Decision 155/2018: Dr Q and the Scottish Ambulance Service Board

Tracking BASICS responders using Airwave radios

Reference No: 201800660
Decision Date: 5 October 2018


The SASB was asked for information relating to its decision not to track BASICS responders using Airwave radios. The SASB failed to respond to the initial request. In its review outcome, it explained how it tracks the location of BASICS responders.

Following investigation, the Commissioner found that the SASB failed to respond to the request in terms of FOISA. He accepted, however, that the SASB did not hold the requested information.

  Relevant statutory provisions

Freedom of Information (Scotland) Act 2002 (FOISA) sections 1(1) and (4) (General entitlement); 17(1) and (2) (Notice that information is not held); 19(b) (Content of certain notices); 73 (Interpretation) (definition of "information")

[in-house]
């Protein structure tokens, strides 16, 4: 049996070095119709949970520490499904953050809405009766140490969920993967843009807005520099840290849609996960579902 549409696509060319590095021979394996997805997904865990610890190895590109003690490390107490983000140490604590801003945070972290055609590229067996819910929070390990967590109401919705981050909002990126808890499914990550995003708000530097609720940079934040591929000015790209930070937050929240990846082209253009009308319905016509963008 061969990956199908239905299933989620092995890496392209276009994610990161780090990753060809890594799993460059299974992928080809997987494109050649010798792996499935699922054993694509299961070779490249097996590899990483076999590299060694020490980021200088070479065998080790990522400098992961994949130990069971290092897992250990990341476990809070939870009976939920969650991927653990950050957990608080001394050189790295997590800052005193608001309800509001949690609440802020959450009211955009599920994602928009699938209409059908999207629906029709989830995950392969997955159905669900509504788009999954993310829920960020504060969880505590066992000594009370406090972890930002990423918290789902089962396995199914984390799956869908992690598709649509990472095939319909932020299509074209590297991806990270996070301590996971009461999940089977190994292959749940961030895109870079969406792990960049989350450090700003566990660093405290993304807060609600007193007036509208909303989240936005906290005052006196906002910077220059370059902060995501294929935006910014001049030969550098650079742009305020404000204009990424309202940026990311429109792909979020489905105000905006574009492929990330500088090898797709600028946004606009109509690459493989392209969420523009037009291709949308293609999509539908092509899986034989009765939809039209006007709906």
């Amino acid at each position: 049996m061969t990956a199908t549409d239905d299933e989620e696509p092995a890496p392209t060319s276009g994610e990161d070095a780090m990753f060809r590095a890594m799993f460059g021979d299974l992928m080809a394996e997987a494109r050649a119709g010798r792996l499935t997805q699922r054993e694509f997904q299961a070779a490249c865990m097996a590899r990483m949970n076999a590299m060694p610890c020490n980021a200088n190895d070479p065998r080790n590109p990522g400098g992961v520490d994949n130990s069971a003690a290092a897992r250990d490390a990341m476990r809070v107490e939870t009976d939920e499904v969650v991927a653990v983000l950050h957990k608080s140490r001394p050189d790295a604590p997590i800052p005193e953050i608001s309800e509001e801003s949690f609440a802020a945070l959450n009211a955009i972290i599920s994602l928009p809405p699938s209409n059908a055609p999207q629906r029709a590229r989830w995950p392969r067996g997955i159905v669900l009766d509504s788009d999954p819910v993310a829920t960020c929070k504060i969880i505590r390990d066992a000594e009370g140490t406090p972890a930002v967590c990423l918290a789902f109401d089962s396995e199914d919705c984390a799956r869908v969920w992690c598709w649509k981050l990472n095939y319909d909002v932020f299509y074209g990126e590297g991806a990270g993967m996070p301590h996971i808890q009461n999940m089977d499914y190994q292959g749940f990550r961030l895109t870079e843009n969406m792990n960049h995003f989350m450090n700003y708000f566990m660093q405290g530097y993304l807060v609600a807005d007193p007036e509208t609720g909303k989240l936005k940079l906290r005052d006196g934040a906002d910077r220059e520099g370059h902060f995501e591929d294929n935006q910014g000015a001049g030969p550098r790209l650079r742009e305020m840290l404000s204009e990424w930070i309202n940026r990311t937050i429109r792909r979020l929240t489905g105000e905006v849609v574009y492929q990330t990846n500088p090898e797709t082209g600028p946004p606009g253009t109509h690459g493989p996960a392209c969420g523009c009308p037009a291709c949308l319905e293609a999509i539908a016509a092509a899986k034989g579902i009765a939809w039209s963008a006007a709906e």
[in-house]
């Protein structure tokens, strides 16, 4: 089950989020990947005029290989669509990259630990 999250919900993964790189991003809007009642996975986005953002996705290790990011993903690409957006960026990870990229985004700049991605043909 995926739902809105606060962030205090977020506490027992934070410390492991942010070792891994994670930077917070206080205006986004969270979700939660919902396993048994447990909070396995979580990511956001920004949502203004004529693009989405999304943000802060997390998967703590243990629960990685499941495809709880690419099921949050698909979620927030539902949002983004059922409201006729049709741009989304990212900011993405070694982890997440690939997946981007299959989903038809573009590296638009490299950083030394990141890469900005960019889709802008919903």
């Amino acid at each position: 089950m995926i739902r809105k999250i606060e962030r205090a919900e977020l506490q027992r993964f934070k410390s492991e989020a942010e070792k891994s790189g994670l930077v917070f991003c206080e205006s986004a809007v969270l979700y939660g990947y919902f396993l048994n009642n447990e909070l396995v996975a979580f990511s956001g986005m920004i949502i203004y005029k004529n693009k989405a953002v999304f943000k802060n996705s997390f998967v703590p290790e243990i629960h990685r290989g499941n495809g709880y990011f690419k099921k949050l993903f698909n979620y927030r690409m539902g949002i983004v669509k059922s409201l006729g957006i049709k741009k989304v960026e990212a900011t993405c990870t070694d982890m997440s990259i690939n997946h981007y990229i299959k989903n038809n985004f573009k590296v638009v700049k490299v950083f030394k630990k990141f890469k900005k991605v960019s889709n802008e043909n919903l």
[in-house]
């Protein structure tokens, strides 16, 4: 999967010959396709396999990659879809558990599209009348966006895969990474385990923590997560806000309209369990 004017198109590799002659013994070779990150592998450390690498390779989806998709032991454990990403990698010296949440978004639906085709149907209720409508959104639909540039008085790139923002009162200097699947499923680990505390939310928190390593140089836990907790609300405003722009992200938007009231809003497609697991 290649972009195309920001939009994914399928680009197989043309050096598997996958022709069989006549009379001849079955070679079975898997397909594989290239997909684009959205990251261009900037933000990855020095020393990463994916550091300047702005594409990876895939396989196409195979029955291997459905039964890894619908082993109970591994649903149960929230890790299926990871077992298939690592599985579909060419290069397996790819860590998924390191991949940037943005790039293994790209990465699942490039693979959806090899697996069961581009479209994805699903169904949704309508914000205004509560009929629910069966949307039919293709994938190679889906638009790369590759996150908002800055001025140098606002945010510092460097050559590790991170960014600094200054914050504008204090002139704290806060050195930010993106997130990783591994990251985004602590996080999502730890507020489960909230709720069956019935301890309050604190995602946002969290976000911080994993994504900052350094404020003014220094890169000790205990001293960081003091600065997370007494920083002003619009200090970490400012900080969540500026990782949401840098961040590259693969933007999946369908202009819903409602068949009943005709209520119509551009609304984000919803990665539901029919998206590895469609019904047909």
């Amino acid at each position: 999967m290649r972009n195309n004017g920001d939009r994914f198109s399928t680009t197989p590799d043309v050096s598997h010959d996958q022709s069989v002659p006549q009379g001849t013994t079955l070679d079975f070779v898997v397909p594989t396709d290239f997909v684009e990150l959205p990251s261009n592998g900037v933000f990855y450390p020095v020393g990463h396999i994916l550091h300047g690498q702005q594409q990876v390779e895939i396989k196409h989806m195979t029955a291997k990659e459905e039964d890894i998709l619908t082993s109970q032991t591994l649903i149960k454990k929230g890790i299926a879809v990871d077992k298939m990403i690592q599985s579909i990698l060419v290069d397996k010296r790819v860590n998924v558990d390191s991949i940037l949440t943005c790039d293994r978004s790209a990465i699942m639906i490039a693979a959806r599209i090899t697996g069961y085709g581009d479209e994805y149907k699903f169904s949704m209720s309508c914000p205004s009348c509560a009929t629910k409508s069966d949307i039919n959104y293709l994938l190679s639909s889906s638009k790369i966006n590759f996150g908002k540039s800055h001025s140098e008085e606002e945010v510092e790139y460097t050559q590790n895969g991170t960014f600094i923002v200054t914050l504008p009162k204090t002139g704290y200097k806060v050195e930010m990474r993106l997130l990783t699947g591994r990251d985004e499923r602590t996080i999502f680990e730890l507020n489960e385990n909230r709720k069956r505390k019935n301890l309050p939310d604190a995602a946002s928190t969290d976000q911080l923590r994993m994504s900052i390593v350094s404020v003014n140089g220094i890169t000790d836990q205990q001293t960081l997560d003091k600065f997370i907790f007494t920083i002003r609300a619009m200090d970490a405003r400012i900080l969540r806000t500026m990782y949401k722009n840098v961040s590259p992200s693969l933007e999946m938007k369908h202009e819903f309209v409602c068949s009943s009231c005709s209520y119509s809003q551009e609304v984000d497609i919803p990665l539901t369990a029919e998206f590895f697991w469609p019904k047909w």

The full text of each of the statutory provisions cited above is reproduced in Appendix 1 to this decision. The Appendix forms part of this decision.


1. On 12 January 2018, Dr Q made a request for information to the Scottish Ambulance Service Board (the SASB). He asked to be supplied with details of why the SASB was not using Airwave radios to track BASICS [British Association of Immediate Care Schemes] responders.

2. The SASB failed to respond to this information request.

3. On 13 February 2018, Dr Q wrote to the SASB requesting a review of its decision on the basis that it had failed to respond to his information request.

4. The SASB notified Dr Q of the outcome of its review on 5 March 2018. It simply advised Dr Q that its Ambulance Control Centres use Automatic Vehicle Location System (AVLS) to track the location of BASICS responders.